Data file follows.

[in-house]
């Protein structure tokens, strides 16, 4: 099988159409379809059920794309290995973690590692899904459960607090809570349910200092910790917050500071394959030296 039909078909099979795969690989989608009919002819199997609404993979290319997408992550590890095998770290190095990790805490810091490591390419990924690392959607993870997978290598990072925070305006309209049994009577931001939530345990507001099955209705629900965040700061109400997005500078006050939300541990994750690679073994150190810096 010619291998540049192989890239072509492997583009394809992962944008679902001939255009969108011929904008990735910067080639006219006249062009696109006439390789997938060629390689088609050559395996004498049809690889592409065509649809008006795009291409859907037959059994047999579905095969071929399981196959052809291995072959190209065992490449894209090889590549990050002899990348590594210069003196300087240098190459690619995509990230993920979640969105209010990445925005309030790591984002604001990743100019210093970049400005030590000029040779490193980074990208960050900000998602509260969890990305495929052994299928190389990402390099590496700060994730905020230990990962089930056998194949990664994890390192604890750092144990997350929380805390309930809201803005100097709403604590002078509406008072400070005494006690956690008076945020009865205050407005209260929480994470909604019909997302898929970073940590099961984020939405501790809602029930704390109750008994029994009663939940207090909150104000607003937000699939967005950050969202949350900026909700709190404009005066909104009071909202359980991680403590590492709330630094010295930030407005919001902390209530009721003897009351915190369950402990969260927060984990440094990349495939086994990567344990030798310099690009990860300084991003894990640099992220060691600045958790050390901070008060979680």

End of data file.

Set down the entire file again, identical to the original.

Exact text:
[in-house]
């Protein structure tokens, strides 16, 4: 099988159409379809059920794309290995973690590692899904459960607090809570349910200092910790917050500071394959030296 039909078909099979795969690989989608009919002819199997609404993979290319997408992550590890095998770290190095990790805490810091490591390419990924690392959607993870997978290598990072925070305006309209049994009577931001939530345990507001099955209705629900965040700061109400997005500078006050939300541990994750690679073994150190810096 010619291998540049192989890239072509492997583009394809992962944008679902001939255009969108011929904008990735910067080639006219006249062009696109006439390789997938060629390689088609050559395996004498049809690889592409065509649809008006795009291409859907037959059994047999579905095969071929399981196959052809291995072959190209065992490449894209090889590549990050002899990348590594210069003196300087240098190459690619995509990230993920979640969105209010990445925005309030790591984002604001990743100019210093970049400005030590000029040779490193980074990208960050900000998602509260969890990305495929052994299928190389990402390099590496700060994730905020230990990962089930056998194949990664994890390192604890750092144990997350929380805390309930809201803005100097709403604590002078509406008072400070005494006690956690008076945020009865205050407005209260929480994470909604019909997302898929970073940590099961984020939405501790809602029930704390109750008994029994009663939940207090909150104000607003937000699939967005950050969202949350900026909700709190404009005066909104009071909202359980991680403590590492709330630094010295930030407005919001902390209530009721003897009351915190369950402990969260927060984990440094990349495939086994990567344990030798310099690009990860300084991003894990640099992220060691600045958790050390901070008060979680």